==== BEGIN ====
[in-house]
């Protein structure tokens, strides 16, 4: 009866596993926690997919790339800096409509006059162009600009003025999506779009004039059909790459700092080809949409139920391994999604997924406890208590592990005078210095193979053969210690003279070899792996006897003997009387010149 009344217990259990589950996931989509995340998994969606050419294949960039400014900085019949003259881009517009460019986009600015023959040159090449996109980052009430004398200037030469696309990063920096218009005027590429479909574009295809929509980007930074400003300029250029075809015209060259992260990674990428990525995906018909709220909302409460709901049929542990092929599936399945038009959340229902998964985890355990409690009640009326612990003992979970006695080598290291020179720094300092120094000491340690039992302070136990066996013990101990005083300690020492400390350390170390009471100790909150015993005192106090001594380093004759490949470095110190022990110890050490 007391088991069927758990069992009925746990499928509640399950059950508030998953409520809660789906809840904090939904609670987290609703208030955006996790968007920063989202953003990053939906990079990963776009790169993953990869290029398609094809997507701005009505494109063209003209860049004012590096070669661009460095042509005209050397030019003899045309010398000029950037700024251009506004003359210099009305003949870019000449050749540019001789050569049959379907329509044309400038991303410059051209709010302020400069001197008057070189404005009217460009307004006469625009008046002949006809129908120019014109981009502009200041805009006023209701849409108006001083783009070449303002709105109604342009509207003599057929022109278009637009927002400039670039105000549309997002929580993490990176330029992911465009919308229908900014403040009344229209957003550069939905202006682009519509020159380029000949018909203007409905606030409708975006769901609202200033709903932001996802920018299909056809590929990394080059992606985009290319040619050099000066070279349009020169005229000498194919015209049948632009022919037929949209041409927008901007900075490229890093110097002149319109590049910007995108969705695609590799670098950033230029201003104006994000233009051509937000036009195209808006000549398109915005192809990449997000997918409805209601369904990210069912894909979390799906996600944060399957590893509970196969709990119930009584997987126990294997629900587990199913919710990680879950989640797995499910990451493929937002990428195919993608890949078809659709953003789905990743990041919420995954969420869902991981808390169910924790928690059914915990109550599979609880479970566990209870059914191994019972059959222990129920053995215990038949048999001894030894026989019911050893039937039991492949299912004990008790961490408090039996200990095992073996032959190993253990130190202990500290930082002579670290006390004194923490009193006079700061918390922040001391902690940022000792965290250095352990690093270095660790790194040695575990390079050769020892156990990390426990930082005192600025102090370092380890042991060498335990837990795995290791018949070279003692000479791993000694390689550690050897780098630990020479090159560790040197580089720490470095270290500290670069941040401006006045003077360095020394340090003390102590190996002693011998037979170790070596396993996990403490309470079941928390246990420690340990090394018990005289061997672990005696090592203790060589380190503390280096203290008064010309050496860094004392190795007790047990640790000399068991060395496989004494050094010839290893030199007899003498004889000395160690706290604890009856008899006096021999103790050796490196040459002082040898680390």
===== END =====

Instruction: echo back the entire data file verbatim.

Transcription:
[in-house]
């Protein structure tokens, strides 16, 4: 009866596993926690997919790339800096409509006059162009600009003025999506779009004039059909790459700092080809949409139920391994999604997924406890208590592990005078210095193979053969210690003279070899792996006897003997009387010149 009344217990259990589950996931989509995340998994969606050419294949960039400014900085019949003259881009517009460019986009600015023959040159090449996109980052009430004398200037030469696309990063920096218009005027590429479909574009295809929509980007930074400003300029250029075809015209060259992260990674990428990525995906018909709220909302409460709901049929542990092929599936399945038009959340229902998964985890355990409690009640009326612990003992979970006695080598290291020179720094300092120094000491340690039992302070136990066996013990101990005083300690020492400390350390170390009471100790909150015993005192106090001594380093004759490949470095110190022990110890050490 007391088991069927758990069992009925746990499928509640399950059950508030998953409520809660789906809840904090939904609670987290609703208030955006996790968007920063989202953003990053939906990079990963776009790169993953990869290029398609094809997507701005009505494109063209003209860049004012590096070669661009460095042509005209050397030019003899045309010398000029950037700024251009506004003359210099009305003949870019000449050749540019001789050569049959379907329509044309400038991303410059051209709010302020400069001197008057070189404005009217460009307004006469625009008046002949006809129908120019014109981009502009200041805009006023209701849409108006001083783009070449303002709105109604342009509207003599057929022109278009637009927002400039670039105000549309997002929580993490990176330029992911465009919308229908900014403040009344229209957003550069939905202006682009519509020159380029000949018909203007409905606030409708975006769901609202200033709903932001996802920018299909056809590929990394080059992606985009290319040619050099000066070279349009020169005229000498194919015209049948632009022919037929949209041409927008901007900075490229890093110097002149319109590049910007995108969705695609590799670098950033230029201003104006994000233009051509937000036009195209808006000549398109915005192809990449997000997918409805209601369904990210069912894909979390799906996600944060399957590893509970196969709990119930009584997987126990294997629900587990199913919710990680879950989640797995499910990451493929937002990428195919993608890949078809659709953003789905990743990041919420995954969420869902991981808390169910924790928690059914915990109550599979609880479970566990209870059914191994019972059959222990129920053995215990038949048999001894030894026989019911050893039937039991492949299912004990008790961490408090039996200990095992073996032959190993253990130190202990500290930082002579670290006390004194923490009193006079700061918390922040001391902690940022000792965290250095352990690093270095660790790194040695575990390079050769020892156990990390426990930082005192600025102090370092380890042991060498335990837990795995290791018949070279003692000479791993000694390689550690050897780098630990020479090159560790040197580089720490470095270290500290670069941040401006006045003077360095020394340090003390102590190996002693011998037979170790070596396993996990403490309470079941928390246990420690340990090394018990005289061997672990005696090592203790060589380190503390280096203290008064010309050496860094004392190795007790047990640790000399068991060395496989004494050094010839290893030199007899003498004889000395160690706290604890009856008899006096021999103790050796490196040459002082040898680390």